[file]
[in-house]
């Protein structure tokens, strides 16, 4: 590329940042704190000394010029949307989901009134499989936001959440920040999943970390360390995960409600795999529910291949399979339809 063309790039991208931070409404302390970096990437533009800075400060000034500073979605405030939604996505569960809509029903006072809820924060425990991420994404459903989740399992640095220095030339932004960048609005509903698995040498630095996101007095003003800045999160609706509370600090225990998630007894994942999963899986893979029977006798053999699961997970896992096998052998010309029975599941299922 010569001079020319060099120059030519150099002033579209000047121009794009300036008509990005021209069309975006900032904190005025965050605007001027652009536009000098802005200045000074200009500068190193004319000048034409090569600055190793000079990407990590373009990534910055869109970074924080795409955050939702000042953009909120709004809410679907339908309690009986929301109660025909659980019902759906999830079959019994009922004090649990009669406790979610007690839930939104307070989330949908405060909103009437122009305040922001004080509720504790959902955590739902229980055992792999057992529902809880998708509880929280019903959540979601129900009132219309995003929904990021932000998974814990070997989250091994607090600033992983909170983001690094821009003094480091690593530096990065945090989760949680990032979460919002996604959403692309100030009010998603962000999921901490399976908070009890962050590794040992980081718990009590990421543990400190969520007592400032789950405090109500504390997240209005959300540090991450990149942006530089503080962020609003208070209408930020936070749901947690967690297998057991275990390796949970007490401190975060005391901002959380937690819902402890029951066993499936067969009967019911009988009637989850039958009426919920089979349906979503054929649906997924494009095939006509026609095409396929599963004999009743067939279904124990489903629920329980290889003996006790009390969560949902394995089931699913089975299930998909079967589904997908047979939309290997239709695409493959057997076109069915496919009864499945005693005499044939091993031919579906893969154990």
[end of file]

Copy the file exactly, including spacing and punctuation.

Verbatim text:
[in-house]
């Protein structure tokens, strides 16, 4: 590329940042704190000394010029949307989901009134499989936001959440920040999943970390360390995960409600795999529910291949399979339809 063309790039991208931070409404302390970096990437533009800075400060000034500073979605405030939604996505569960809509029903006072809820924060425990991420994404459903989740399992640095220095030339932004960048609005509903698995040498630095996101007095003003800045999160609706509370600090225990998630007894994942999963899986893979029977006798053999699961997970896992096998052998010309029975599941299922 010569001079020319060099120059030519150099002033579209000047121009794009300036008509990005021209069309975006900032904190005025965050605007001027652009536009000098802005200045000074200009500068190193004319000048034409090569600055190793000079990407990590373009990534910055869109970074924080795409955050939702000042953009909120709004809410679907339908309690009986929301109660025909659980019902759906999830079959019994009922004090649990009669406790979610007690839930939104307070989330949908405060909103009437122009305040922001004080509720504790959902955590739902229980055992792999057992529902809880998708509880929280019903959540979601129900009132219309995003929904990021932000998974814990070997989250091994607090600033992983909170983001690094821009003094480091690593530096990065945090989760949680990032979460919002996604959403692309100030009010998603962000999921901490399976908070009890962050590794040992980081718990009590990421543990400190969520007592400032789950405090109500504390997240209005959300540090991450990149942006530089503080962020609003208070209408930020936070749901947690967690297998057991275990390796949970007490401190975060005391901002959380937690819902402890029951066993499936067969009967019911009988009637989850039958009426919920089979349906979503054929649906997924494009095939006509026609095409396929599963004999009743067939279904124990489903629920329980290889003996006790009390969560949902394995089931699913089975299930998909079967589904997908047979939309290997239709695409493959057997076109069915496919009864499945005693005499044939091993031919579906893969154990």